Organizations are spending ineffectively to prevent data breaches

A new report by 451 Research, which polled 1,100 senior IT security executives at large enterprises worldwide, details rates of data breach and compliance failures, perceptions of threats to data, data security stances and IT security spending plans.

Critical findings illustrate organizations continue to equate compliance with security in the belief that meeting compliance requirements will be enough, even as data breaches rise in organizations certified as compliant. Investments in IT security controls were also shown to be misplaced, as most are heavily focused on perimeter defenses that consistently fail to halt breaches and increasingly sophisticated cyberattacks.

“Compliance does not ensure security,” said Garrett Bekker, senior analyst, enterprise security, at 451 Research and the author of the report. “As we learned from data theft incidents at companies that had reportedly met compliance mandates (such as Anthem, Home Depot and others), being compliant doesn’t necessarily mean you won’t be breached and have your sensitive data stolen. But we found that organizations don’t seem to have gotten the message, with nearly two thirds (64%) rating compliance as very or extremely effective at stopping data breaches.”

  • Rates of data breaches are up, with 61% experiencing a breach in the past (22% within the last year, and 39% in a previous year)
  • 64% believe compliance is very or extremely effective at preventing data breaches, up from 58% last year
  • At 46% overall, compliance was also the top selection for setting IT security spending priorities. Industries particularly focused on compliance include healthcare (61%) and financial services (56%) organizations.

“Organizations are also spending ineffectively to prevent data breaches, with spending increases focused on network and endpoint security technologies that offer little help in defending against multi-stage attacks,” added Bekker. “It’s no longer enough to just secure our networks and endpoints.”

  • 78% rate network defenses as very or extremely effective at preventing data breaches
  • 62% also rated endpoint and mobile defenses very or extremely effective for data breach prevention
  • Increases in spending on data-at-rest defenses (39%) have declined from last year (47%)
  • Tools that are less effective at preventing data breaches have seen the heaviest spending increases, such as network defenses (48%) and endpoint or mobile (44%).

Global considerations

The report also finds significant differences in the primary drivers for data security strategies around the world:

  • Compliance requirements were top drivers in the U.S. (54%), Australia (51%) and Germany (47%)
  • In Japan, requirements from business partners, customers or prospects were the highest priority (50%)
  • Reputation and brand protection were the most important spending drivers in the U.K. (50%) and Mexico (58%).

Some of the greatest differences identified were in planned spending increases on data-at-rest defenses, the most effective solutions for protecting data from multi-phase, multi-layer attacks. These differences suggest again that many organizations are less concerned about preventing data breaches than they are with checking the compliance box. Planned data-at-rest defense spending increase variations reported were:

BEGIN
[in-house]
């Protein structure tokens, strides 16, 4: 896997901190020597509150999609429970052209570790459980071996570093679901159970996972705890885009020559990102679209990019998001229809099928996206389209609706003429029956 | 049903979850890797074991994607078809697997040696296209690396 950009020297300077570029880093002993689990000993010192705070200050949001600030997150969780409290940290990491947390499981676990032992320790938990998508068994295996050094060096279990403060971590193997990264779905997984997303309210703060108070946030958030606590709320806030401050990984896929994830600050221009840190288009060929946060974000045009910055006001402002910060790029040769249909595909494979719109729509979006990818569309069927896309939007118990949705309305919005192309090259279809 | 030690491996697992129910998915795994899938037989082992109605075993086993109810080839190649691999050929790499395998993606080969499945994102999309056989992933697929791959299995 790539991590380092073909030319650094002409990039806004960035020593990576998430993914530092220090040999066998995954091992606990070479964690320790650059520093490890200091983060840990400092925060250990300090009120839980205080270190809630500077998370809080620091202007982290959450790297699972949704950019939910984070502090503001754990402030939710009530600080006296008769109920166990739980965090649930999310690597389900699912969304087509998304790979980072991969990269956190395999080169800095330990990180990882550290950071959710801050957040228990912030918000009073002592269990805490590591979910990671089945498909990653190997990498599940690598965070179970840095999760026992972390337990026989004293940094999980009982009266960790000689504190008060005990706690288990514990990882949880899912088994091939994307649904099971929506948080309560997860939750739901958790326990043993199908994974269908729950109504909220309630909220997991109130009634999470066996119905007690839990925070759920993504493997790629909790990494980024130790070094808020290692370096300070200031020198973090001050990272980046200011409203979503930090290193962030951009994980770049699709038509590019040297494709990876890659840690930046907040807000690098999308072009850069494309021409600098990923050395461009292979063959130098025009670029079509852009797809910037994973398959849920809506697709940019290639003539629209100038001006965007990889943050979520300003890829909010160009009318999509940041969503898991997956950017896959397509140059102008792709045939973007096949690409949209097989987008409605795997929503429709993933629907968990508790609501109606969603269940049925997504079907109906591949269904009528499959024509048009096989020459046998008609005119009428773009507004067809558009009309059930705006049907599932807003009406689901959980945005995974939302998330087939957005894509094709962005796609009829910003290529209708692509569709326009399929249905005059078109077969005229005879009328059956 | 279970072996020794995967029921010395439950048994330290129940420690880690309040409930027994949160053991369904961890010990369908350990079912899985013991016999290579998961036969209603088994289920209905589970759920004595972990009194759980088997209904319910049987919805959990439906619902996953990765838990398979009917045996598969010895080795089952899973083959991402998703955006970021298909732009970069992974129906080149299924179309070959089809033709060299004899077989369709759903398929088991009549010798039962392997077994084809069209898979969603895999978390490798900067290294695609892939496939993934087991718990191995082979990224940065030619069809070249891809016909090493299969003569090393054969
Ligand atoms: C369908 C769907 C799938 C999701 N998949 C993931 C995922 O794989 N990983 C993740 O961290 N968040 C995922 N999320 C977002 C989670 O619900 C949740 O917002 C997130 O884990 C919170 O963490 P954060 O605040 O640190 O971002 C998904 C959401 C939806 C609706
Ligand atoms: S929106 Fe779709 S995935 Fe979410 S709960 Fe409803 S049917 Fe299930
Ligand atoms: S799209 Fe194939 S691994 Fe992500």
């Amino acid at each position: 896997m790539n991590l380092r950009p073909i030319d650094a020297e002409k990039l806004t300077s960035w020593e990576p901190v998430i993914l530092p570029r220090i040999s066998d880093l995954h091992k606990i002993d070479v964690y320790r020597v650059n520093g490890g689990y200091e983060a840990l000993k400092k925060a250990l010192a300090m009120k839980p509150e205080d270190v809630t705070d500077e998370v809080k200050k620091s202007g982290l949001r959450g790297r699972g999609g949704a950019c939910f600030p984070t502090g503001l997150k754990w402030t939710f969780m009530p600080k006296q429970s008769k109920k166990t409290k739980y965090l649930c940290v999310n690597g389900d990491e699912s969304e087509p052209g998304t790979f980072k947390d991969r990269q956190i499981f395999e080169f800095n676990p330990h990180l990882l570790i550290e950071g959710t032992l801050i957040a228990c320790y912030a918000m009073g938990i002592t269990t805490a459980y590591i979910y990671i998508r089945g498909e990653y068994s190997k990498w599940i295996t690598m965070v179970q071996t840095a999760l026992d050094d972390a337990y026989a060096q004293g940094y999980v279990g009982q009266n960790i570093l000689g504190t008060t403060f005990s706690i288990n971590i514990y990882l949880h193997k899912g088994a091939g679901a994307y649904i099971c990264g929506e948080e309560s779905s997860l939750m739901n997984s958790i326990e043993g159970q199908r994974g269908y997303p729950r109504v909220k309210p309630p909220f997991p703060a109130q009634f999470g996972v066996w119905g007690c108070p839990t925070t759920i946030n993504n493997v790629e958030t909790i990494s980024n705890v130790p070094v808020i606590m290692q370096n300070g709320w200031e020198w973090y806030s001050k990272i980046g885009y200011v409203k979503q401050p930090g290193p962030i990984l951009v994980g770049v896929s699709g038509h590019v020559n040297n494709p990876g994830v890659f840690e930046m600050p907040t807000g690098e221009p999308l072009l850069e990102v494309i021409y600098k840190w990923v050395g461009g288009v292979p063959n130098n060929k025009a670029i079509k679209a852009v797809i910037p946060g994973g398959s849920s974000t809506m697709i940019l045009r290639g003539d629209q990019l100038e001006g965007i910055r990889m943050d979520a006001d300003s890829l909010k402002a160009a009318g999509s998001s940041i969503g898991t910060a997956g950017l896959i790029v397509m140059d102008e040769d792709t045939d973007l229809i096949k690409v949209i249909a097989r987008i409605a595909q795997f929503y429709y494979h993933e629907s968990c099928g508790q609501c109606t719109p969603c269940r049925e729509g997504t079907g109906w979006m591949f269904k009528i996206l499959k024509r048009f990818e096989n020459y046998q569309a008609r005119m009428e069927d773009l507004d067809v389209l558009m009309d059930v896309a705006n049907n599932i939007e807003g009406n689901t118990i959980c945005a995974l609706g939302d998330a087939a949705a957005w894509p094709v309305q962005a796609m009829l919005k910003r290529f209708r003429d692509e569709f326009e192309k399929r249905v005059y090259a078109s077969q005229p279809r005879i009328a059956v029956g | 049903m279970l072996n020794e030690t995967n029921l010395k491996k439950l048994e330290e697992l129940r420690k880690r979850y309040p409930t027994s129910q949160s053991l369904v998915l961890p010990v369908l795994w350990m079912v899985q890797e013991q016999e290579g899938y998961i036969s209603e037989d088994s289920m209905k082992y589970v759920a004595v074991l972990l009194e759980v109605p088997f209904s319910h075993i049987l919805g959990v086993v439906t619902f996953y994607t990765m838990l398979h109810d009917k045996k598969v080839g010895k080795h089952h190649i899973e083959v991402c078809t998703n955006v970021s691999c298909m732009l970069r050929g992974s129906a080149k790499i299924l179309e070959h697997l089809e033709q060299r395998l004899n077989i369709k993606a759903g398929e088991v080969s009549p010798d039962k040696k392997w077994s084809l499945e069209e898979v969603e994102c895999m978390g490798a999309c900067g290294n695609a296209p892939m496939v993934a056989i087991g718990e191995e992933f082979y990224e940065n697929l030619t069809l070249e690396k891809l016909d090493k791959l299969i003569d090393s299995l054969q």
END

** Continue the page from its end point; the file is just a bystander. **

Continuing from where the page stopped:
• Brazil – 48%
  • U.S. – 45%
  • Mexico – 40%
  • Germany – 37%
  • U.K. – 34%
  • Australia – 29%
  • Japan – 20%

Perceptions of risk from cloud and privileged insiders continued to increase around the globe from last year, while the perception of risk from mobile devices decreased as organizations started to recognize relatively small volumes of sensitive data reside on these devices.

  • 63% believe privileged users are the most dangerous insiders, an increase from the rate of 57% measured last year
  • 44% consider cloud environments a “top three” risk for loss of sensitive data, up from 40% the previous year
  • Perceptions of risk from big data implementations dropped from 25% last year to 20% this year.

With the Internet of Things (IoT) a new area for the vast majority of enterprises, few seemed to recognize the risks posed by the mountains of personal data being collected by connected IoT devices, with only 17% recognizing it as a top three risk for loss of sensitive data.

As detailed in the report, organizations need to realize that continuing to invest in “business as usual” IT security tools is no longer enough to protect critical data. A strong focus on data security must be added to create a comprehensive security strategy that can protect sensitive information. Organizations can make immediate improvements by:

  • Making more extensive use of encryption and access controls as a first line of defense for data-at-rest (locally in the data center, in cloud, big data and IoT environments) and considering an “encrypt everything” strategy
  • Avoiding the complexity and high costs of implementing multiple data security solutions by selecting data security platform offerings that address a variety of use cases, emphasize ease-of-use and offer encryption, enterprise key management, access control and security intelligence
  • Implementing security analytics and multi-factor authentication solutions to help identify threatening patterns of data use and to reduce unauthorized access risks.